We now proceed to the south side of the room, where we are shown the earl of Mar's elegant shield, in the middle of an ellipses of ancient marine hangers; they have brass handles, with a guard, and are kept very bright; over which .is the representation of cherubs, with a crown over their heads.
Some very curious carbines, taken from the Highlanders, in . Here are likewise the sword of justice, with a sharp point, and the sword of mercy with a blunt , carried before the Pretender on his being proclaimed king of Scotland, in .
brass musketoons, Spanish carbines, pistols, &c. ingeniously displayed.
The arms taken from sir William Perkins, sir John Friend, Charnock, and others, concerned in the assassination plot, in ; among them is the brass blunderbuss, with which they intended to shoot king William, near Turnham Green, in his way to ; also the carbine that Charnock engaged to shoot his majesty with as he rode a hunting.
The form of large pair of folding gates, made of ancient halberts, the archways of which are composed of pistols and original bayonets, and in their centre hang bandeliers, as also ancient cartouch-boxes, &c.
Horsemen's carbines, hanging very artificially in furbeloes and flounces, which was the original arrangement.
A fine figure of Jupiter riding in a fiery chariot, drawn by eagles, as if in the clouds, holding a thunderbolt in his left hand, and over his head is a rainbow; it is curiously carved, and decorated with ancient bayonets and military fans.
Having arrived at the east end of the room, we observe suits of fine foot armour, of which holds a flaming sword
|in his right hand, and the other made for an ancient warrior. Over each of these is a semicircle of pistols, and on each side, as also beneath each of them, are placed fine brass musketoons, which represent handsome organs, with elegant brass pipes.|
A very curious representation of an hydra, whose heads are artfully carved and combined by links of pistols, and original bayonets.
A fine figure of a fiery serpent, the head and tail of which are curiously carved, and its body is decorated with ancient pistols, carved scollop shells, &c. winding round in the form of a snake.
On the north side, as we return to the centre, the figure that attracts attention, is Medusa's head, vulgarly called the Witch of Endor, within regular ellipses of pistols, and military fans, with snakes represented as stinging her. The features are finely carved, and the whole figure contrived with curious art.
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|CHAPTER I: History of London, from the Accession of William and Mary, to the reign of George the Second|
|CHAPTER II: History of London during the reign of George the Second|
|CHAPTER III: History of London from the Accession of George the Third, to the year 1780|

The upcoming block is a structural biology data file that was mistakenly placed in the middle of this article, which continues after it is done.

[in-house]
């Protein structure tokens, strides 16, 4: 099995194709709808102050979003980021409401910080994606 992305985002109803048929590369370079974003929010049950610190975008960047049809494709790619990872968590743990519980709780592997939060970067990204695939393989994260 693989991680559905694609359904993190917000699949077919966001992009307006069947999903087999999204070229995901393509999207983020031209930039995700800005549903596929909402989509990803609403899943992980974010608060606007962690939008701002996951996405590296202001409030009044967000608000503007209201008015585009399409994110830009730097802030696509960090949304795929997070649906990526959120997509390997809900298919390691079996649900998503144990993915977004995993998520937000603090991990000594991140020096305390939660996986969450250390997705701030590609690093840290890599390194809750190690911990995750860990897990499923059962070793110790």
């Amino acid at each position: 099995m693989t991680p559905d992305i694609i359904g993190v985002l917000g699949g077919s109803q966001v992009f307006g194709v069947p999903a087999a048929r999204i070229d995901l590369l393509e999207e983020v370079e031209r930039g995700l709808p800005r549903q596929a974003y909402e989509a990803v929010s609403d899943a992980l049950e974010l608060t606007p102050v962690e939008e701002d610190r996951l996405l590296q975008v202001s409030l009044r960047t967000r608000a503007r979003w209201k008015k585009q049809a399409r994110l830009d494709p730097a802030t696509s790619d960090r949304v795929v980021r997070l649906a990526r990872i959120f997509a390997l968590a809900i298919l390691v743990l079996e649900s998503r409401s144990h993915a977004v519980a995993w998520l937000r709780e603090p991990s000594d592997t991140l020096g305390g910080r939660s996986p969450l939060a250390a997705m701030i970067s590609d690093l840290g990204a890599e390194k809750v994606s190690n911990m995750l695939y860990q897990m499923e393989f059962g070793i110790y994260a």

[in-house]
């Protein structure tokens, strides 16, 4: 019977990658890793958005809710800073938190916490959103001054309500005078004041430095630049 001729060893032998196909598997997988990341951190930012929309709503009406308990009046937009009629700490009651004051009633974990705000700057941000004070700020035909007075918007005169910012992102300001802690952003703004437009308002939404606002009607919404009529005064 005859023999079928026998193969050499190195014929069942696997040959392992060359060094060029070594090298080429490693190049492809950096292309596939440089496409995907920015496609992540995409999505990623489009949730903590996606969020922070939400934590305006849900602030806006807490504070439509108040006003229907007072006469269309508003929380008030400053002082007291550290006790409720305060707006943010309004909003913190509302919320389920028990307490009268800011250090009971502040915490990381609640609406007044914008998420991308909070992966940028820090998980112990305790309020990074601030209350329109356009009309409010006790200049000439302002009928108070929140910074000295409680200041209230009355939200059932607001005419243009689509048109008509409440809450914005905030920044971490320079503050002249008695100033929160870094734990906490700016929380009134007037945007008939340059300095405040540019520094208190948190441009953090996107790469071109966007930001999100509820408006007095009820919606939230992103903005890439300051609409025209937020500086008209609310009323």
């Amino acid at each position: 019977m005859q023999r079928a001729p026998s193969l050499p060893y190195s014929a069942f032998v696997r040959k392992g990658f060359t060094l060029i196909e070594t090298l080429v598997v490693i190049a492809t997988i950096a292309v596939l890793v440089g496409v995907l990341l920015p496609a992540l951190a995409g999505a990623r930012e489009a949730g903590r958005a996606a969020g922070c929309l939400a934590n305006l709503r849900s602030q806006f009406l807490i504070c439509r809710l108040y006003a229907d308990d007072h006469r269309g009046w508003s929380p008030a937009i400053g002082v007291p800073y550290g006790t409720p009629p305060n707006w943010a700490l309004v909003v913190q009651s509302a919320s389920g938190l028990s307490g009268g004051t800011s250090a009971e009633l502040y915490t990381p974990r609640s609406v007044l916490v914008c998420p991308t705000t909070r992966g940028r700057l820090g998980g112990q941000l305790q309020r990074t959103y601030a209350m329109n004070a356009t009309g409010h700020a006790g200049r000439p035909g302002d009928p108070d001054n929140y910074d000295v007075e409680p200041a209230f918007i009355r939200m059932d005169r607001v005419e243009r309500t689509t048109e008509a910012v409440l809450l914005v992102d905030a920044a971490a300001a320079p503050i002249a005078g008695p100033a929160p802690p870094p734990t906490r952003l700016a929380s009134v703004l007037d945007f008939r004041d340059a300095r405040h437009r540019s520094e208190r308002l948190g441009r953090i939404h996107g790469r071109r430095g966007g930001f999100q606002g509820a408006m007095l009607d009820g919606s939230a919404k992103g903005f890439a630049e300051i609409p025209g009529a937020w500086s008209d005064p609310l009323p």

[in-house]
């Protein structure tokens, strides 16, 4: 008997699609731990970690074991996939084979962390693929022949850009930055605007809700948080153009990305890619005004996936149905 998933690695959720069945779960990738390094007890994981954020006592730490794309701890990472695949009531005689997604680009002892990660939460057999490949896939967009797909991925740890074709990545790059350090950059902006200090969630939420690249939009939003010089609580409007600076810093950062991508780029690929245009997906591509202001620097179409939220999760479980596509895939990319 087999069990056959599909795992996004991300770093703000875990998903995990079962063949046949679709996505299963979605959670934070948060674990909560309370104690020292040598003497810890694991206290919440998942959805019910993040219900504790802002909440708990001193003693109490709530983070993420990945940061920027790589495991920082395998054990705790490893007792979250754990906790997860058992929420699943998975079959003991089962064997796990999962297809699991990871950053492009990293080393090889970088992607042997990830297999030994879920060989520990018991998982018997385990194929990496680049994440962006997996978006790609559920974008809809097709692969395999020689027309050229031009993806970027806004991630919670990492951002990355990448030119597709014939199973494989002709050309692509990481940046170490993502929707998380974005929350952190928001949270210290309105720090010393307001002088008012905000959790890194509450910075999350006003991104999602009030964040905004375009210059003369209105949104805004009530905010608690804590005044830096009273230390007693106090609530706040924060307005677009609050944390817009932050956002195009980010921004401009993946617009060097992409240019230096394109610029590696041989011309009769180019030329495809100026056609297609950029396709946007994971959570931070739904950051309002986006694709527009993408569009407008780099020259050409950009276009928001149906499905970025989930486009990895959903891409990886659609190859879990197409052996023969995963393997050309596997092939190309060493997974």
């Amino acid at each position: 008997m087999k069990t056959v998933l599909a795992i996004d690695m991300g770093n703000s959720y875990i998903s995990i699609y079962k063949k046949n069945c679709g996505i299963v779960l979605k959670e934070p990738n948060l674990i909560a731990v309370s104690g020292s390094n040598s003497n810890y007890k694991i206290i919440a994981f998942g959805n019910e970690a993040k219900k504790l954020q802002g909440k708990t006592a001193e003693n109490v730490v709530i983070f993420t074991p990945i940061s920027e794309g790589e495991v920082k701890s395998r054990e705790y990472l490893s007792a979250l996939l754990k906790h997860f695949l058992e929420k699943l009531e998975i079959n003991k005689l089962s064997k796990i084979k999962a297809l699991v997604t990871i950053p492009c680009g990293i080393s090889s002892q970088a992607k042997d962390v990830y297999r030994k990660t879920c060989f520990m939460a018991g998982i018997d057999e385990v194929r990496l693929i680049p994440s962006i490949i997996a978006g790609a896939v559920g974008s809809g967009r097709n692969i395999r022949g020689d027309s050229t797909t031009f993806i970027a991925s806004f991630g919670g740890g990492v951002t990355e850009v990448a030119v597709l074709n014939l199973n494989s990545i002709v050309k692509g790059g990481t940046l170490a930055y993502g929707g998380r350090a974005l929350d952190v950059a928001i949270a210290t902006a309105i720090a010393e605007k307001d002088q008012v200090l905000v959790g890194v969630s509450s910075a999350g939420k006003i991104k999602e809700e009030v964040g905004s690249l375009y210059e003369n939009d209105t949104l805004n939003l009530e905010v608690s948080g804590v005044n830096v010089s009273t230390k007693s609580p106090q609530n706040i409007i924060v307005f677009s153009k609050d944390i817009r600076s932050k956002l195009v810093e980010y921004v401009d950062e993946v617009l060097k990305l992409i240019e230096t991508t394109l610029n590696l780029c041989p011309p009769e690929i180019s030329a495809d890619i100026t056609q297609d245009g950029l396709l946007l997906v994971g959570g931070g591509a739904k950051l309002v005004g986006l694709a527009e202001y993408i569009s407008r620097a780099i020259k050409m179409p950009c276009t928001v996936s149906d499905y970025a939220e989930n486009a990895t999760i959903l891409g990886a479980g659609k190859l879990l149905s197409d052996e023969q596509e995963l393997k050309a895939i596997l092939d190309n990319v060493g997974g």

|CHAPTER IV: History of London continued to the Union|
|CHAPTER V: History of London from the Union to the Jubilee, 1809|
|CHAPTER VI: History of London from the Jubilee to the Peace of 1814|
|CHAPTER VII: History of London continued to the accession of George the Fourth|
|CHAPTER VIII: Account of the Civil Government of the City by Portreves, Bailiffs, and Mayors, with a list of the latter...|
|CHAPTER IX: An account of the Aldermen and Sheriffs, with a list of the latter|
|CHAPTER X: Lists and brief Accounts of the various Officers and Courts within the City|
The Chamberlain of London
List of Chamberlains
The Common Serjeant
List of Common Serjeants
The Town Clerk, or Common Clerk
List of Town-Clerks
The Coroner of London
The City Remembrancer
The Water bailiff
The Lord Mayor's officers, and their days of waiting, according to the Pamphlet before referred to
The Sheriffs' Officers
The Court of Lord Mayor and Aldermen
The Court of Common Council
The Court of Husting
The Lord Mayor's Court
The Sheriffs' Courts
The Court of Orphans
The Coroner's Court
The Court of Escheator
The Court of Conservacy
The Court of Requests
The Court of Wardmote
The Chamberlain's Court
The Court of Hallmote
The Court of the Tower of London
|CHAPTER XI: Some account of the Ecclesiastical Government of the city of London, with a List and Biographical Notices of the Bishops of the see|
|CHAPTER XII: Some Account of the Military Government of London, and the Artillery Company|
|CHAPTER XIII: An Account of the twelve principal Companies of the City of London|
|CHAPTER XIV: An Account of the Companies of the City of London, alphabetically arranged|
Armourers and Braziers, 22
Coach and Coach Harness Makers, 79
Fan Makers, 84
Felt Makers, 64
Gold and Silver Wire-Drawers, 81
Hat-Band Makers, 75
Long Bow String-Makers, 82
Parish Clerks, 88
Tallow Chandlers, 21
Tylers and Bricklayers, 37
Tin-Plate Workers, 72
The Names of the Company of Pastelers from the Record in the Chapter-house
The Names of the Company of Sporyars from the Record in the Chapter House
|CHAPTER XV: An Account of the River Thames|
|CHAPTER XVI: Historical and topographical account of London Bridge, Westminster Bridge, Blackfriars Bridge, Waterloo Bridge, Southwark Bridge, and the Thames Tunnel|
|CHAPTER XVII: Topographical and Historical Account of the Tower of London|